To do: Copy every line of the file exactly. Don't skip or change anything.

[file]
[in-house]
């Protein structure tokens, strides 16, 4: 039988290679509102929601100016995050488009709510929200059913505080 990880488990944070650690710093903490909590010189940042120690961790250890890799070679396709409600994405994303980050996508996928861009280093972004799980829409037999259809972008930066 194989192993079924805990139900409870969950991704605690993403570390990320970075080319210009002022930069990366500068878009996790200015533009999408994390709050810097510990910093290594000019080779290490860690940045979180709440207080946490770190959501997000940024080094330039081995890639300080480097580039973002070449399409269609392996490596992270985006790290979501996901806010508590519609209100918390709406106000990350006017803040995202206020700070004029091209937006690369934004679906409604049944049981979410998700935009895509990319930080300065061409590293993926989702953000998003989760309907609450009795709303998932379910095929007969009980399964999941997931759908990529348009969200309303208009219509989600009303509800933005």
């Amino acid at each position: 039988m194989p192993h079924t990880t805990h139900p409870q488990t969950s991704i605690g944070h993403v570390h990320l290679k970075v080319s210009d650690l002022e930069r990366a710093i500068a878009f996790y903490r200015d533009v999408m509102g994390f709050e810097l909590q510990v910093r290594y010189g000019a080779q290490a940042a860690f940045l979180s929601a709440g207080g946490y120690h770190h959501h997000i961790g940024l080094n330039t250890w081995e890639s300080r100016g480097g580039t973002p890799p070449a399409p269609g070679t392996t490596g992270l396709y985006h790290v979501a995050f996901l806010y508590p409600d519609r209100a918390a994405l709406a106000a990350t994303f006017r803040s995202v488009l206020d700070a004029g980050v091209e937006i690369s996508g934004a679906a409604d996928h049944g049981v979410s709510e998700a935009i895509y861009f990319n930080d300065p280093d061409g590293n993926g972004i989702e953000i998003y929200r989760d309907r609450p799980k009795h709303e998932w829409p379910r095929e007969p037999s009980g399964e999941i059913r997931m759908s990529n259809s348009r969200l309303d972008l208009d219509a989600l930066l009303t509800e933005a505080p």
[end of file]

[in-house]
């Protein structure tokens, strides 16, 4: 039988290679509102929601100016995050488009709510929200059913505080 990880488990944070650690710093903490909590010189940042120690961790250890890799070679396709409600994405994303980050996508996928861009280093972004799980829409037999259809972008930066 194989192993079924805990139900409870969950991704605690993403570390990320970075080319210009002022930069990366500068878009996790200015533009999408994390709050810097510990910093290594000019080779290490860690940045979180709440207080946490770190959501997000940024080094330039081995890639300080480097580039973002070449399409269609392996490596992270985006790290979501996901806010508590519609209100918390709406106000990350006017803040995202206020700070004029091209937006690369934004679906409604049944049981979410998700935009895509990319930080300065061409590293993926989702953000998003989760309907609450009795709303998932379910095929007969009980399964999941997931759908990529348009969200309303208009219509989600009303509800933005």
């Amino acid at each position: 039988m194989p192993h079924t990880t805990h139900p409870q488990t969950s991704i605690g944070h993403v570390h990320l290679k970075v080319s210009d650690l002022e930069r990366a710093i500068a878009f996790y903490r200015d533009v999408m509102g994390f709050e810097l909590q510990v910093r290594y010189g000019a080779q290490a940042a860690f940045l979180s929601a709440g207080g946490y120690h770190h959501h997000i961790g940024l080094n330039t250890w081995e890639s300080r100016g480097g580039t973002p890799p070449a399409p269609g070679t392996t490596g992270l396709y985006h790290v979501a995050f996901l806010y508590p409600d519609r209100a918390a994405l709406a106000a990350t994303f006017r803040s995202v488009l206020d700070a004029g980050v091209e937006i690369s996508g934004a679906a409604d996928h049944g049981v979410s709510e998700a935009i895509y861009f990319n930080d300065p280093d061409g590293n993926g972004i989702e953000i998003y929200r989760d309907r609450p799980k009795h709303e998932w829409p379910r095929e007969p037999s009980g399964e999941i059913r997931m759908s990529n259809s348009r969200l309303d972008l208009d219509a989600l930066l009303t509800e933005a505080p």